Another embodiment of the invention provides a kit for the detection of Toxoplasmosis comprising of:
a) A Microtitre Plate,
b) Sample Diluting Buffer,
c) Concentrated Antigen,
d) Antigen Diluting Buffer (ADB),
e) Sterile Distilled Water,
f) A Negative Control Sample,
g) A Positive Control Sample, h) Adhesive seals, and.
i) Instruction manual
Still another embodiment of the invention the test is performed by obtaining test sample, diluting the test sample with a sample diluting buffer solution, adding the diluted sample solution to the wells of the microtitre plate, separately obtaining concentrated antigen, reconstituting the lyophilized antigen diluting buffer with water, adding 2 mercaptoethanol (ME) to reconstituted ADB to obtain ADB-2-ME mix, diluting concentrated antigen with ADB-2-ME mix, adding equal quantity of diluted antigen solution on to the wells containing diluted test sample solution, sealing the wells with adhesive seals and incubating at Til^C, followed by 4'*C to observe agglutination or button formation. Antibodies against Toxoplasma gondii, if present, the test sample will combine with the antigens, resulting in agglutination or if absent, button formation.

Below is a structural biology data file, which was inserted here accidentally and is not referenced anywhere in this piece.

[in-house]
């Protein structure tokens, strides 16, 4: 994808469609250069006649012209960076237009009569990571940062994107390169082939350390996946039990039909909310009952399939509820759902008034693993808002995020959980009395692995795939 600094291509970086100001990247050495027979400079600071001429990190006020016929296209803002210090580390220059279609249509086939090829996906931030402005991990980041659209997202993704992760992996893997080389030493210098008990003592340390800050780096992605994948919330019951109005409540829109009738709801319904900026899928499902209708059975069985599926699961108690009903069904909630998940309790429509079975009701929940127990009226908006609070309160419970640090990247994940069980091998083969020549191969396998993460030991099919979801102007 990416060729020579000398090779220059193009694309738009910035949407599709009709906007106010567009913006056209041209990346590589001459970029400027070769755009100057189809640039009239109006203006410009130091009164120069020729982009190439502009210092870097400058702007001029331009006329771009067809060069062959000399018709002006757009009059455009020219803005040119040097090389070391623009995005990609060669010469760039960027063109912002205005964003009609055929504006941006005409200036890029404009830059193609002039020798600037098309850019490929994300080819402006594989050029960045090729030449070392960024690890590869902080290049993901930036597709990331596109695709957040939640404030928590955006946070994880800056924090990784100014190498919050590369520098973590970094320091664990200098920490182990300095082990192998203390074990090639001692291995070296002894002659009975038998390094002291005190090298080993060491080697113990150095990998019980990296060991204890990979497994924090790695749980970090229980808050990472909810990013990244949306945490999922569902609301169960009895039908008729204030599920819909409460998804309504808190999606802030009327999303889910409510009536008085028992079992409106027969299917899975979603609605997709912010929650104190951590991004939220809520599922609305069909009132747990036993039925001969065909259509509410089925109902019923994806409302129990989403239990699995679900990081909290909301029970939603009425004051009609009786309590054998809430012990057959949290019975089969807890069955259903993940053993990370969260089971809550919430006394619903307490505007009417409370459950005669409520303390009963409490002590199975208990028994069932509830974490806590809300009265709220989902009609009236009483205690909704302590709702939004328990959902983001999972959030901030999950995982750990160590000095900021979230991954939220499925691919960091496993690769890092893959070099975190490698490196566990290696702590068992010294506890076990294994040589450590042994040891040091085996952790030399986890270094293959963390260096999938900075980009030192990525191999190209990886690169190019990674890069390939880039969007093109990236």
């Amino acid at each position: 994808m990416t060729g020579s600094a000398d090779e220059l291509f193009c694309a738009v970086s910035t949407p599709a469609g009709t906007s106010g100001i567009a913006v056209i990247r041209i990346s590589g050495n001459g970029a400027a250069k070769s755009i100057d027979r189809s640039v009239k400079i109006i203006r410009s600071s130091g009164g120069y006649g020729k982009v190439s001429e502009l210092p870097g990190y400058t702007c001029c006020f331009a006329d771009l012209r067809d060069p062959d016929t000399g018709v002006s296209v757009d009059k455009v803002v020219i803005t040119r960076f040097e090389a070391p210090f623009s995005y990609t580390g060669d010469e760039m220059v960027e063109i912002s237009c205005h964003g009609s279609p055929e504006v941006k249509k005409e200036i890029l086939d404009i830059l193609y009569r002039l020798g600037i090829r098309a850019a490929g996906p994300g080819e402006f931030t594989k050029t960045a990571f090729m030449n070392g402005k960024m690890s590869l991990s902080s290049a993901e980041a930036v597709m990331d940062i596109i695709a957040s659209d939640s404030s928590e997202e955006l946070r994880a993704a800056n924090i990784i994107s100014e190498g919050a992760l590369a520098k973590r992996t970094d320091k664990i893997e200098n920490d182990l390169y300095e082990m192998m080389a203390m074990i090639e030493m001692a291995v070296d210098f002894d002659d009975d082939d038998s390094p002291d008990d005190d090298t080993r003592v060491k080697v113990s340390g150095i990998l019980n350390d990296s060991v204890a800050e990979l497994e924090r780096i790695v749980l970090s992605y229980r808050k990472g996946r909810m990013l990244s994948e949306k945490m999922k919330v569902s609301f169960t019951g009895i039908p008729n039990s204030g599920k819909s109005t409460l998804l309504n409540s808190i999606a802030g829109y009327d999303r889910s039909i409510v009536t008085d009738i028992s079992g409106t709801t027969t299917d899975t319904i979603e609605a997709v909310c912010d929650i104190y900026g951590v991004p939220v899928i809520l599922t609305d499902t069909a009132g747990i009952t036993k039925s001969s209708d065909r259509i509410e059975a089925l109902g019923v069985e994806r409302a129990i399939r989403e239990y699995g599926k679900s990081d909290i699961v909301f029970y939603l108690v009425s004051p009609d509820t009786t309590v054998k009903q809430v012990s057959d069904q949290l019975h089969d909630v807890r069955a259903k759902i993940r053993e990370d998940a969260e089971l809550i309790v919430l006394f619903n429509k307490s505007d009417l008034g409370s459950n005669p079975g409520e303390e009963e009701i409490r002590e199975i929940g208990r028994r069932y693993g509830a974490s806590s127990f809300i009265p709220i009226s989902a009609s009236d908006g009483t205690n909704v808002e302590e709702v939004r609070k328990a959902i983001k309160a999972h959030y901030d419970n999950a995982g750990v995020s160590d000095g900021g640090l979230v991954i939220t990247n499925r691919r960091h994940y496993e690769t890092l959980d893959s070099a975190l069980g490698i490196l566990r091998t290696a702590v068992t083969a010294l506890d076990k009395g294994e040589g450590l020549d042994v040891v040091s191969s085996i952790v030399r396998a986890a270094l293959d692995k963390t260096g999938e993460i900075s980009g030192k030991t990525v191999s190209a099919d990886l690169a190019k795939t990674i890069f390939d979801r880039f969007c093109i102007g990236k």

Yet another embodiment of the invention provides storage of kit at a temperature ranging between 2°C and 8 C.
The terms test sample, sample diluting buffer, concentrated antigen, antigen diluting buffer, a negative control, and a positive control, referred herein in the application is described below:
1. TEST SAMPLE
Blood, serum or plasma obtained from human beings or animals
2. SAMPLE DILUTING BUFFER
Phosphate buffered saline for dilution of test samples
3. CONCENTRATED ANTIGEN
Tachyzoites of Toxoplasma gondii fixed in formaldehyde along with preservatives and protein stabilizers
4. ANTIGEN DILUTING BUFFER
Tube containing lyophilized preservatives and protein stabilizers, to be reconstituted in sterile double distilled water and used for assay.
5. NEGATIVE CONTROL SAMPLE:
Human serum sample found negative on testing for anti-toxoplasma antibodies along with preservative
6. POSITIVE CONTROL SAMPLE: